3 Aug 2011

PNG corruption watchdog says commitment to UN treaty had little impact to date

3:22 pm on 3 August 2011

An anti-corruption watchdog in Papua New Guinea says membership of a UN treaty battling corruption hasn't achieved much so far.

The local chairman of Transparency International, Lawrence Stephens, says PNG is still amongst the saddest cases of countries viewed as corrupt, despite being the first Pacific Island state to sign the United Nations Convention against Corruption four years ago.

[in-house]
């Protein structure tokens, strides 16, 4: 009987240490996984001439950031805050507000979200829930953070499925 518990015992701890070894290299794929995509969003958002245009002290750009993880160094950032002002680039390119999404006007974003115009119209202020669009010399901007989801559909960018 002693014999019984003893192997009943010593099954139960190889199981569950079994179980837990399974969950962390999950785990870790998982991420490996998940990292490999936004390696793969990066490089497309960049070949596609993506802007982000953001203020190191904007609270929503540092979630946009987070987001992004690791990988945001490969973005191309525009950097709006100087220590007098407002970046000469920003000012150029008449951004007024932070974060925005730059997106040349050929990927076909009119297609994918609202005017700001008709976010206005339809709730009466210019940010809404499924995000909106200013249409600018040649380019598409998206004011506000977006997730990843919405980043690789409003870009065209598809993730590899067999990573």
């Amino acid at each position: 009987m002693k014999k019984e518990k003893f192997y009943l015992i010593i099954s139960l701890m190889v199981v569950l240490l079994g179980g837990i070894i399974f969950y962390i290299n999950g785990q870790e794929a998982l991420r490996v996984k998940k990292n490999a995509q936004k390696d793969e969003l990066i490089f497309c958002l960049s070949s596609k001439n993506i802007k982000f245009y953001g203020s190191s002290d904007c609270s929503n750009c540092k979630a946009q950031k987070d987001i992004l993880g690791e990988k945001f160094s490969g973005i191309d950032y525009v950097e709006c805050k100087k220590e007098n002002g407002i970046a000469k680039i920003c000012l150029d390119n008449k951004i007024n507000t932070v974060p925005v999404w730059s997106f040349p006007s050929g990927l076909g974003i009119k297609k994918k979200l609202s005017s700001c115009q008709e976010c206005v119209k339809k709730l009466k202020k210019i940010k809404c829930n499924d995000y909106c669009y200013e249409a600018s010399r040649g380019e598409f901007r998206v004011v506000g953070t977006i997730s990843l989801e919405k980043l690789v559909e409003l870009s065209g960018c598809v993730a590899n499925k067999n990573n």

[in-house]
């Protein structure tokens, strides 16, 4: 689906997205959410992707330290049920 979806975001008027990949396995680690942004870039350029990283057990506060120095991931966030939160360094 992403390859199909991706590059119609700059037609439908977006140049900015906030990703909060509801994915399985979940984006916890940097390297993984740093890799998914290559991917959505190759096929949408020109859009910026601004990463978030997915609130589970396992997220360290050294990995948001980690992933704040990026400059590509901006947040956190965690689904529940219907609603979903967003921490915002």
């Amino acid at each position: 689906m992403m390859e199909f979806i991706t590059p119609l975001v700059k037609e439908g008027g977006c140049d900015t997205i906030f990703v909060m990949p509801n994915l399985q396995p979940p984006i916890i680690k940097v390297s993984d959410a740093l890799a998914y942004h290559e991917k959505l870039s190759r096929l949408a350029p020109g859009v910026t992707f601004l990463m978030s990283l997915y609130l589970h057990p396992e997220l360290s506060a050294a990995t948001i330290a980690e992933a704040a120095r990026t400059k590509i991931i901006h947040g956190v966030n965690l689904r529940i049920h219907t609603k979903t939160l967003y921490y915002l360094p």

Vanuatu has just become the fourth to do so.

Mr Stephens says cabinet still needs to approve a national corruption strategy based on the convention.

"At least we have something to aim for. We have committed ourselves as a country to it. Now each time we appear in international meetings there'll be questions raised as to how we're going with it. This again puts pressure on the whole country to respond so in that way it's good."

Mr Stephens says PNG is due to make a self assessment of its compliance with the treaty this year and that could mean a few embarrassed faces.